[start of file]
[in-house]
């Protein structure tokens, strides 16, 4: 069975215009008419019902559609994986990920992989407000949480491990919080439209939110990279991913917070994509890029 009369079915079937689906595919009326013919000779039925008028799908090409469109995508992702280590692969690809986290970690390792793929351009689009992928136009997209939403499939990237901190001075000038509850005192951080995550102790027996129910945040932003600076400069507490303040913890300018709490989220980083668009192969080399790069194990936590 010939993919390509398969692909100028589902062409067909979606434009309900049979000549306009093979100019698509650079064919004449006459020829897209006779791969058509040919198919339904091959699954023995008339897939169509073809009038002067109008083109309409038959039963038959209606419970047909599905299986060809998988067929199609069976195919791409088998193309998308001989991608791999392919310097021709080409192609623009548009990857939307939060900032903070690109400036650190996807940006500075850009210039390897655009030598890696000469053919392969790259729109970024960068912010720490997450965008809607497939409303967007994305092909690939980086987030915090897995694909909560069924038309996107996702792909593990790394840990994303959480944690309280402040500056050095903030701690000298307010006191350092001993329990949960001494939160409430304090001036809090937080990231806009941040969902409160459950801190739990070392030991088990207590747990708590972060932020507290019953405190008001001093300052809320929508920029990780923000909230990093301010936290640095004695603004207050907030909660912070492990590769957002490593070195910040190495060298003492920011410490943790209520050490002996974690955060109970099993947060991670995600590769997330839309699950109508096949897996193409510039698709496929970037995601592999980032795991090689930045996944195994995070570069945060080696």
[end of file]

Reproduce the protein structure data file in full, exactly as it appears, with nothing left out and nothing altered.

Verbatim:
[in-house]
């Protein structure tokens, strides 16, 4: 069975215009008419019902559609994986990920992989407000949480491990919080439209939110990279991913917070994509890029 009369079915079937689906595919009326013919000779039925008028799908090409469109995508992702280590692969690809986290970690390792793929351009689009992928136009997209939403499939990237901190001075000038509850005192951080995550102790027996129910945040932003600076400069507490303040913890300018709490989220980083668009192969080399790069194990936590 010939993919390509398969692909100028589902062409067909979606434009309900049979000549306009093979100019698509650079064919004449006459020829897209006779791969058509040919198919339904091959699954023995008339897939169509073809009038002067109008083109309409038959039963038959209606419970047909599905299986060809998988067929199609069976195919791409088998193309998308001989991608791999392919310097021709080409192609623009548009990857939307939060900032903070690109400036650190996807940006500075850009210039390897655009030598890696000469053919392969790259729109970024960068912010720490997450965008809607497939409303967007994305092909690939980086987030915090897995694909909560069924038309996107996702792909593990790394840990994303959480944690309280402040500056050095903030701690000298307010006191350092001993329990949960001494939160409430304090001036809090937080990231806009941040969902409160459950801190739990070392030991088990207590747990708590972060932020507290019953405190008001001093300052809320929508920029990780923000909230990093301010936290640095004695603004207050907030909660912070492990590769957002490593070195910040190495060298003492920011410490943790209520050490002996974690955060109970099993947060991670995600590769997330839309699950109508096949897996193409510039698709496929970037995601592999980032795991090689930045996944195994995070570069945060080696």